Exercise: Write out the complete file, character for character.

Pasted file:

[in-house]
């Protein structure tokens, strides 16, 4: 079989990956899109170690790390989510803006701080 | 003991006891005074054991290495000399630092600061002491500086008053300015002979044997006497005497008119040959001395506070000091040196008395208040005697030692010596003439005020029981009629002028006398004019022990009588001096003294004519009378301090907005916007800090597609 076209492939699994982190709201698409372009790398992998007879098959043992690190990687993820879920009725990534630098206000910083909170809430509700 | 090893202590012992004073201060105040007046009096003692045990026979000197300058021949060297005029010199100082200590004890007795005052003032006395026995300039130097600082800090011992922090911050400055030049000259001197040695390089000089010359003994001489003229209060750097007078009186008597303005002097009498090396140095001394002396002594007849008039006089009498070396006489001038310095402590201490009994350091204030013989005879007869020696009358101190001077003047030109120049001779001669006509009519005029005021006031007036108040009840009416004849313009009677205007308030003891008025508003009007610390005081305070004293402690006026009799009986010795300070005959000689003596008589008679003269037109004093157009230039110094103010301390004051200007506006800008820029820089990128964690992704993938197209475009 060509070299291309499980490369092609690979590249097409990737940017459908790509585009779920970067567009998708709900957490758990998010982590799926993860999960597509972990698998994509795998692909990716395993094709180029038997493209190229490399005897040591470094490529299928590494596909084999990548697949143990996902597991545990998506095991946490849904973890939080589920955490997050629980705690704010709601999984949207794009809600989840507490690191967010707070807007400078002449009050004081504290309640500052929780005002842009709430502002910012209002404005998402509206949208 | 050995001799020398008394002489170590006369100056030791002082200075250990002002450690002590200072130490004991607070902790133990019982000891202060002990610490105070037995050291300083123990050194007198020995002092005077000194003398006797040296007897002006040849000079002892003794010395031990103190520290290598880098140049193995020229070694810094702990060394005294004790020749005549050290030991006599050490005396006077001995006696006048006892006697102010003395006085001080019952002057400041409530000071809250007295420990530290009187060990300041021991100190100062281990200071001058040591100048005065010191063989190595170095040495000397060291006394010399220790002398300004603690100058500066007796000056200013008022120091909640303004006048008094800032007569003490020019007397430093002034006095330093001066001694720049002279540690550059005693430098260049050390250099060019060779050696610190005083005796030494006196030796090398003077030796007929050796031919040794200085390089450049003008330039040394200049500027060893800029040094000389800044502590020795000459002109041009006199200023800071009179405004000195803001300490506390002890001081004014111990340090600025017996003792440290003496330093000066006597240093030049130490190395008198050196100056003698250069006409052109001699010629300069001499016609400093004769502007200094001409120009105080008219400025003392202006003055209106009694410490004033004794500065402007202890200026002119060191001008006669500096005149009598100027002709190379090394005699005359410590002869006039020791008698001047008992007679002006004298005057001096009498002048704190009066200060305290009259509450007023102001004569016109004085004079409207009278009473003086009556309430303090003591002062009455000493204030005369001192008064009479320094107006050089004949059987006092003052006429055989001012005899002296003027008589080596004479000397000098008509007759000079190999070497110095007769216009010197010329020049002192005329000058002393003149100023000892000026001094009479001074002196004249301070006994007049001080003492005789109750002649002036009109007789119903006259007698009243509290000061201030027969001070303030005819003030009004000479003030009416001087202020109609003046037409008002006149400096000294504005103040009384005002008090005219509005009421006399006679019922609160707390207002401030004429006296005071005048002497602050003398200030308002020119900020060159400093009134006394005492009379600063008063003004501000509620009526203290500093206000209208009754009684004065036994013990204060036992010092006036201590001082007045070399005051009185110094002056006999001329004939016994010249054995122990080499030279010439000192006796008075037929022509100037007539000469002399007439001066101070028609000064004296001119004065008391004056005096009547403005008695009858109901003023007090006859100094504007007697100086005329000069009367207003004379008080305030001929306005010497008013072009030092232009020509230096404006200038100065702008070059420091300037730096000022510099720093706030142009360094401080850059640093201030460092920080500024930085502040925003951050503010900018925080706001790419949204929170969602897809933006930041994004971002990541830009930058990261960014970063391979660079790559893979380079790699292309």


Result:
[in-house]
């Protein structure tokens, strides 16, 4: 079989990956899109170690790390989510803006701080 | 003991006891005074054991290495000399630092600061002491500086008053300015002979044997006497005497008119040959001395506070000091040196008395208040005697030692010596003439005020029981009629002028006398004019022990009588001096003294004519009378301090907005916007800090597609 076209492939699994982190709201698409372009790398992998007879098959043992690190990687993820879920009725990534630098206000910083909170809430509700 | 090893202590012992004073201060105040007046009096003692045990026979000197300058021949060297005029010199100082200590004890007795005052003032006395026995300039130097600082800090011992922090911050400055030049000259001197040695390089000089010359003994001489003229209060750097007078009186008597303005002097009498090396140095001394002396002594007849008039006089009498070396006489001038310095402590201490009994350091204030013989005879007869020696009358101190001077003047030109120049001779001669006509009519005029005021006031007036108040009840009416004849313009009677205007308030003891008025508003009007610390005081305070004293402690006026009799009986010795300070005959000689003596008589008679003269037109004093157009230039110094103010301390004051200007506006800008820029820089990128964690992704993938197209475009 060509070299291309499980490369092609690979590249097409990737940017459908790509585009779920970067567009998708709900957490758990998010982590799926993860999960597509972990698998994509795998692909990716395993094709180029038997493209190229490399005897040591470094490529299928590494596909084999990548697949143990996902597991545990998506095991946490849904973890939080589920955490997050629980705690704010709601999984949207794009809600989840507490690191967010707070807007400078002449009050004081504290309640500052929780005002842009709430502002910012209002404005998402509206949208 | 050995001799020398008394002489170590006369100056030791002082200075250990002002450690002590200072130490004991607070902790133990019982000891202060002990610490105070037995050291300083123990050194007198020995002092005077000194003398006797040296007897002006040849000079002892003794010395031990103190520290290598880098140049193995020229070694810094702990060394005294004790020749005549050290030991006599050490005396006077001995006696006048006892006697102010003395006085001080019952002057400041409530000071809250007295420990530290009187060990300041021991100190100062281990200071001058040591100048005065010191063989190595170095040495000397060291006394010399220790002398300004603690100058500066007796000056200013008022120091909640303004006048008094800032007569003490020019007397430093002034006095330093001066001694720049002279540690550059005693430098260049050390250099060019060779050696610190005083005796030494006196030796090398003077030796007929050796031919040794200085390089450049003008330039040394200049500027060893800029040094000389800044502590020795000459002109041009006199200023800071009179405004000195803001300490506390002890001081004014111990340090600025017996003792440290003496330093000066006597240093030049130490190395008198050196100056003698250069006409052109001699010629300069001499016609400093004769502007200094001409120009105080008219400025003392202006003055209106009694410490004033004794500065402007202890200026002119060191001008006669500096005149009598100027002709190379090394005699005359410590002869006039020791008698001047008992007679002006004298005057001096009498002048704190009066200060305290009259509450007023102001004569016109004085004079409207009278009473003086009556309430303090003591002062009455000493204030005369001192008064009479320094107006050089004949059987006092003052006429055989001012005899002296003027008589080596004479000397000098008509007759000079190999070497110095007769216009010197010329020049002192005329000058002393003149100023000892000026001094009479001074002196004249301070006994007049001080003492005789109750002649002036009109007789119903006259007698009243509290000061201030027969001070303030005819003030009004000479003030009416001087202020109609003046037409008002006149400096000294504005103040009384005002008090005219509005009421006399006679019922609160707390207002401030004429006296005071005048002497602050003398200030308002020119900020060159400093009134006394005492009379600063008063003004501000509620009526203290500093206000209208009754009684004065036994013990204060036992010092006036201590001082007045070399005051009185110094002056006999001329004939016994010249054995122990080499030279010439000192006796008075037929022509100037007539000469002399007439001066101070028609000064004296001119004065008391004056005096009547403005008695009858109901003023007090006859100094504007007697100086005329000069009367207003004379008080305030001929306005010497008013072009030092232009020509230096404006200038100065702008070059420091300037730096000022510099720093706030142009360094401080850059640093201030460092920080500024930085502040925003951050503010900018925080706001790419949204929170969602897809933006930041994004971002990541830009930058990261960014970063391979660079790559893979380079790699292309």